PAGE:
I don’t remember who’s idea it was to leave at 5:30 am, but when you’re within six hours of paradise… chock it up to desperate times. On the way to Quepos we stopped to walk over the bridge of the Rio Tarcoles, and take pictures of all the crocodiles. These are totally going to be fueling my nightmares in the future. *Shudder*
We arrived in Quepos around lunchtime, took a quick walk around, and grabbed lunch downtown. Quepos is totally the type of town that you think of when you picture Central America. It’s also way more affordable than Manuel Antonio, which is a 40 cent bus ride away, and conveniently the bus stop is just outside our hotel. We spent the first afternoon sailing and snorkeling. So amazing! I could have stayed in the water for days!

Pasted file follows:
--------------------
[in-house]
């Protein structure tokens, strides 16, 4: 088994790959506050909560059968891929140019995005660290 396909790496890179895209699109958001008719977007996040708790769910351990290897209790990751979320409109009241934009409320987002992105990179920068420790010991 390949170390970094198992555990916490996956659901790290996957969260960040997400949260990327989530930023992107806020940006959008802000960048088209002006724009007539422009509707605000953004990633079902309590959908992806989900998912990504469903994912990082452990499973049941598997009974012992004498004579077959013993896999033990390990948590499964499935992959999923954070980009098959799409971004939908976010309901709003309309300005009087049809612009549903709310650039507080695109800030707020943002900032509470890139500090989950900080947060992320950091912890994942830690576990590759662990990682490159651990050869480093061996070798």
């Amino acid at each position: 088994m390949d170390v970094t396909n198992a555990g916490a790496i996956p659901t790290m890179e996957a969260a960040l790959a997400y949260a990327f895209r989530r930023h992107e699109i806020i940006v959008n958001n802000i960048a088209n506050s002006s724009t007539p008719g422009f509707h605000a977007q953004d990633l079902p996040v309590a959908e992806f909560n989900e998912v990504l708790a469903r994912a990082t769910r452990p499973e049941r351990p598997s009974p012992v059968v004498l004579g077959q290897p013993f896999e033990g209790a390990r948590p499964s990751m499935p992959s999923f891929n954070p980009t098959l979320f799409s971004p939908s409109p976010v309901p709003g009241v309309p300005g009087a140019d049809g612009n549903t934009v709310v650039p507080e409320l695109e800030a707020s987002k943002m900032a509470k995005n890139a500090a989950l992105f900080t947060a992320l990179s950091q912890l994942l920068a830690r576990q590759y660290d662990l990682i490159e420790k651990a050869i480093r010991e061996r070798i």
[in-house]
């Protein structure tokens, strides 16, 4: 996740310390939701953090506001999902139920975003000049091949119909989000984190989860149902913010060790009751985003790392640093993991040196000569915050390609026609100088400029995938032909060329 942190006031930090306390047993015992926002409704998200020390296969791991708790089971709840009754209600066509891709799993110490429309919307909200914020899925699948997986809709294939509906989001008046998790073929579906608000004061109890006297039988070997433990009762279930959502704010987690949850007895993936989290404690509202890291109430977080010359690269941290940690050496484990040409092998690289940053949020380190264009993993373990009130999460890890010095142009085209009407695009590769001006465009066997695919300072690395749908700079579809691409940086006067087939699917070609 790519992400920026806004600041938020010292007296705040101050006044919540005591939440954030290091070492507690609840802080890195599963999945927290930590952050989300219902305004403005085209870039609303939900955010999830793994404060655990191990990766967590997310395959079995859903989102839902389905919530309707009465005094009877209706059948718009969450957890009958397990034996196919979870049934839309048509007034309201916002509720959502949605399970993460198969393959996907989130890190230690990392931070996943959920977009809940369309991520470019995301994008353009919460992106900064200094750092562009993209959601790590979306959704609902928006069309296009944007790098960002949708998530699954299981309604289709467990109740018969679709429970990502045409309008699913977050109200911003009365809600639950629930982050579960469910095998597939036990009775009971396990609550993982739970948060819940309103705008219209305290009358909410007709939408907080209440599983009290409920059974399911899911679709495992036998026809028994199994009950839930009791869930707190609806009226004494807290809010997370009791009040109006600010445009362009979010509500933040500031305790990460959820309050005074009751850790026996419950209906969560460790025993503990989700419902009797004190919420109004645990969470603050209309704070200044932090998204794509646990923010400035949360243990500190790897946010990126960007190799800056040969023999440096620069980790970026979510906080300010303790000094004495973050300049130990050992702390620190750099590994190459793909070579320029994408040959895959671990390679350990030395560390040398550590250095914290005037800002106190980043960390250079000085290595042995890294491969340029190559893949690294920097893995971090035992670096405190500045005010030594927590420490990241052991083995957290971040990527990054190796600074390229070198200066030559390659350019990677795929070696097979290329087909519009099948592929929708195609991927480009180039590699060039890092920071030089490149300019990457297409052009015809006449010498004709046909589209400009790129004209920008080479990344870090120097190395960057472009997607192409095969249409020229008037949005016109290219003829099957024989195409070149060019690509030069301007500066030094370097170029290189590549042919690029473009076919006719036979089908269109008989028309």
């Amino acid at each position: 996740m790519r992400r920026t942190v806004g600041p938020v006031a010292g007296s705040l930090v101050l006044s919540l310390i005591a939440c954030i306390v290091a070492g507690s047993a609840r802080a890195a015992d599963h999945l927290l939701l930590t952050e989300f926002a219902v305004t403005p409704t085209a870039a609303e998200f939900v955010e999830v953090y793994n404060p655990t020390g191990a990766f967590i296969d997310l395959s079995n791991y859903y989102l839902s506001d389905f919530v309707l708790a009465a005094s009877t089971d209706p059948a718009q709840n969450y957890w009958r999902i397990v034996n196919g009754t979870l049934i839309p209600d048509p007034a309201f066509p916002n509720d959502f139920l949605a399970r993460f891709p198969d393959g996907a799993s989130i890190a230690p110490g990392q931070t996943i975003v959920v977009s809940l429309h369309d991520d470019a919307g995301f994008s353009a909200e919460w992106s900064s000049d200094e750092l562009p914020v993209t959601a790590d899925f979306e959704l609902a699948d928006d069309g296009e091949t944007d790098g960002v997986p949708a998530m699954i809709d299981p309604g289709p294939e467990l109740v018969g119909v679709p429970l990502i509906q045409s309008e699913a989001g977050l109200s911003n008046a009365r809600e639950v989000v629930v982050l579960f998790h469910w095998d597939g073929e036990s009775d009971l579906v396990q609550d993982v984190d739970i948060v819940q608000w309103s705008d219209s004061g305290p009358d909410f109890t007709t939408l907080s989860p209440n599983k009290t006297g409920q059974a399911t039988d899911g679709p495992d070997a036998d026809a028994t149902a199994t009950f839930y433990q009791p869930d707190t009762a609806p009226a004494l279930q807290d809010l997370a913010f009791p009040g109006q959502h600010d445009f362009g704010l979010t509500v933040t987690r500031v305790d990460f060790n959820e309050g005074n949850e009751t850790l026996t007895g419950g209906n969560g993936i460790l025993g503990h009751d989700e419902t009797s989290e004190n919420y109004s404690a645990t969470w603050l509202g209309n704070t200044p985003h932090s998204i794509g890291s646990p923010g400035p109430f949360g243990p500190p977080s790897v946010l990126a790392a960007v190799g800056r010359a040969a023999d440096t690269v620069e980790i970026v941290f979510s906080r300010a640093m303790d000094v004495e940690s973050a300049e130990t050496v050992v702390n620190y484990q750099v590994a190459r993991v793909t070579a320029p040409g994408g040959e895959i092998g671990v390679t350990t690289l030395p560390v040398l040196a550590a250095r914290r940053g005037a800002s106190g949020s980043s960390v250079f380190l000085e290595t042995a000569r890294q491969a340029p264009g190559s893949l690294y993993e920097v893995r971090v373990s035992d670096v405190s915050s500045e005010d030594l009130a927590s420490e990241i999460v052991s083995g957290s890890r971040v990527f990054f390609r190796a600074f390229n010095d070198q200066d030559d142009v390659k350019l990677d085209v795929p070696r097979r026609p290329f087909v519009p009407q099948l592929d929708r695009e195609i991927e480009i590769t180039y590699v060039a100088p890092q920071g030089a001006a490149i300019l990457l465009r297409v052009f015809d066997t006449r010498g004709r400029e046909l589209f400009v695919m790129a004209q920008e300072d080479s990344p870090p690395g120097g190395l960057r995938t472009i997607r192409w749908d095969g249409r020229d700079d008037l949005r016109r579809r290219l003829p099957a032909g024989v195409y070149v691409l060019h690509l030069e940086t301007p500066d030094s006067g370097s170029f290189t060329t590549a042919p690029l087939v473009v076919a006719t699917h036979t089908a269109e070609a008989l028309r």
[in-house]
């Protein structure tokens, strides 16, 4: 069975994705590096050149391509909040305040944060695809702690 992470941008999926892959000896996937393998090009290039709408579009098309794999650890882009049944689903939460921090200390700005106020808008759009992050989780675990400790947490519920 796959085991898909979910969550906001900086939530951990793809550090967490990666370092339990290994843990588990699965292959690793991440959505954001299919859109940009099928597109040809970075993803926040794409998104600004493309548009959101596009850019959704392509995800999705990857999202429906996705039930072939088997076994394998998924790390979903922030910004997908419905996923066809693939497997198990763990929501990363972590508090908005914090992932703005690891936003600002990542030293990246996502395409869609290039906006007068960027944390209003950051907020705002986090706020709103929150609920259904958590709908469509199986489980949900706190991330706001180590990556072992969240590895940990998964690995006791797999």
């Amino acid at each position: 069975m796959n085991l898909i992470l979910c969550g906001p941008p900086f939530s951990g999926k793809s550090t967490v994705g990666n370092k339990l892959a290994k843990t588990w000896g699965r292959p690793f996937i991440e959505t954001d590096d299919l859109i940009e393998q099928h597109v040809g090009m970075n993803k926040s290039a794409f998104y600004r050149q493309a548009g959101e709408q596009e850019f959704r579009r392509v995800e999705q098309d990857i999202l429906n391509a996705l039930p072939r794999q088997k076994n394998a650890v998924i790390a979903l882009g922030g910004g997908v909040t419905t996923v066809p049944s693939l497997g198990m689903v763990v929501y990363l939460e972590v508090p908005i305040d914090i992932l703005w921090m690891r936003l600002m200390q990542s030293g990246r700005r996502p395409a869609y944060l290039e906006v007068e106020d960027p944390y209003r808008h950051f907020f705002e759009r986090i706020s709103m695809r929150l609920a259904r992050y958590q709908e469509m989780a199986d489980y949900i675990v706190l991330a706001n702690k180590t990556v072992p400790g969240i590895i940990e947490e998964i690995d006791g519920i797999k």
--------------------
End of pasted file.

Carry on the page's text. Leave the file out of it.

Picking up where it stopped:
The next morning, we checked out Manuel Antonio. The park was closed for cleaning, so we spent some time swimming and sunning at the public beach. We heard rumors that the park would be opening, with free entrance in the afternoon, so after grabbing a quick lunch, we headed back to the park. After wading through the swampy river at the exit, we were greeted by a free, empty and beautiful park! We walked through to the third beach on the other side of the park, and spent the rest of the afternoon swimming and relaxing. Oh, and we saw three giant raccoons just walking around near the beach, quite surreal.